The rain followed us to Canberra, but didn’t interfere in our busy social schedule! One night we got together with quilty friends there, including Michelle Law, who used my pattern of 1/2″ hexagons to make her own version of my “Seven Garden Maze”.  I love what she’s done with it – and she deserved to receive the ribbon at the last quilt show for it.

014 SCQ dinner (4) Michelles 7 Garden Maze

Michelle, Donna, Jenny (the famous Jenny Bowker!) and Kathryn are all extraordinary quilters and good friends, and I’m happy that I got to see them all together in a small group.

014 SCQ dinner (13) canberra

We had some amazing show and tell that evening, as well as a wonderful meal.

Our travels took us on down to Bega, Bairnsdale, and Melbourne. We had the chance to wander about downtown Melbourne, around Federation Square with our friend Judy. We really wanted to see the graffiti alley, just across the road from the Square. We had been seeing graffiti everywhere in the city – they seem to really encourage it.  Some of it is horrible, like any other graffiti that most cities paint over.  And then we got to Hosier Lane!

019 Melbourne (16) Hosier Lane baby hand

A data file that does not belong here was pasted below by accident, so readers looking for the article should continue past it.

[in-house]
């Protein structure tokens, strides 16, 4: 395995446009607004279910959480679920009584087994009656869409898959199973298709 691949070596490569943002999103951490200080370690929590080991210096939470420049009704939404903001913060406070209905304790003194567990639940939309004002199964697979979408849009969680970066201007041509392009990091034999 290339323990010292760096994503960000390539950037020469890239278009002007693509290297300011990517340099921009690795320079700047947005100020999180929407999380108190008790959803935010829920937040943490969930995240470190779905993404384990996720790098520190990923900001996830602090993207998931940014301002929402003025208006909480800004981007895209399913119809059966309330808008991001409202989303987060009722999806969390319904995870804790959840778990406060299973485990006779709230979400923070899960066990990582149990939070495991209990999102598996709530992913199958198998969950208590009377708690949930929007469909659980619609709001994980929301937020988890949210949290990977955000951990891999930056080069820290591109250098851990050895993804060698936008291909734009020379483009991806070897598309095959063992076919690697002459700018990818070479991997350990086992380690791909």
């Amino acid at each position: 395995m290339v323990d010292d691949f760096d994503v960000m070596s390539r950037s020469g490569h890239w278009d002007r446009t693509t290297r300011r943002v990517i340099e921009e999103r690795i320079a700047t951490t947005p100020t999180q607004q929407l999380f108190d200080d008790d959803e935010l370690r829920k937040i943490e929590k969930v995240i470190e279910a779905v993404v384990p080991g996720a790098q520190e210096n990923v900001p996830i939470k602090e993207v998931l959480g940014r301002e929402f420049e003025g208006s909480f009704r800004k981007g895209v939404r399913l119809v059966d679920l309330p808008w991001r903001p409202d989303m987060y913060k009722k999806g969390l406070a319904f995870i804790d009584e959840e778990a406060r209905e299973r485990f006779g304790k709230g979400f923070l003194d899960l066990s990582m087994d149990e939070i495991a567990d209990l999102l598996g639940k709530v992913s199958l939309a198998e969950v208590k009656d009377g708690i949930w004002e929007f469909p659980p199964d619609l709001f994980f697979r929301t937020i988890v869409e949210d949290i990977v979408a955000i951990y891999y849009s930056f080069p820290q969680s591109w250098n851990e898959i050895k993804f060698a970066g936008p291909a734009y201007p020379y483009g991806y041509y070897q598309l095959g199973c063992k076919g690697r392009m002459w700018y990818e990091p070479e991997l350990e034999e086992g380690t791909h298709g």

Just amazing.

From Melbourne we decided to repeat one of our favourite drives in the world: The Great Ocean Road!

Cloudy still, but it didn’t rain on us that day.  By the time we got to Adelaide, the rain had left us behind, thankfully. In Gawler we visited friends who took us out to an Aboriginal celebration of the great Murray River that night.  These people had travelled the length of the river doing these celebrations along the way, and this was the last one, at the Murray River mouth.  We were quite honoured to be there.

003a Goolwa aboriginal celebration (18)

Our friends in Adelaide live in the Hills and have lots of wildlife around their house. I’m very happy with this picture of the iconic kookaburra who is one of many who visits them every day.

007 Adelaide (9) kookaburra

I was very lucky to be in town for the South Australia Quilters’ Guild meeting!  Raelene and I went after dinner, and it was great to see some familiar faces in the crowd.  We’ve sung for them a couple of times, and I got up as “Show and Tell” and sang a song for them. I have no quilts with me, so I have to just sing!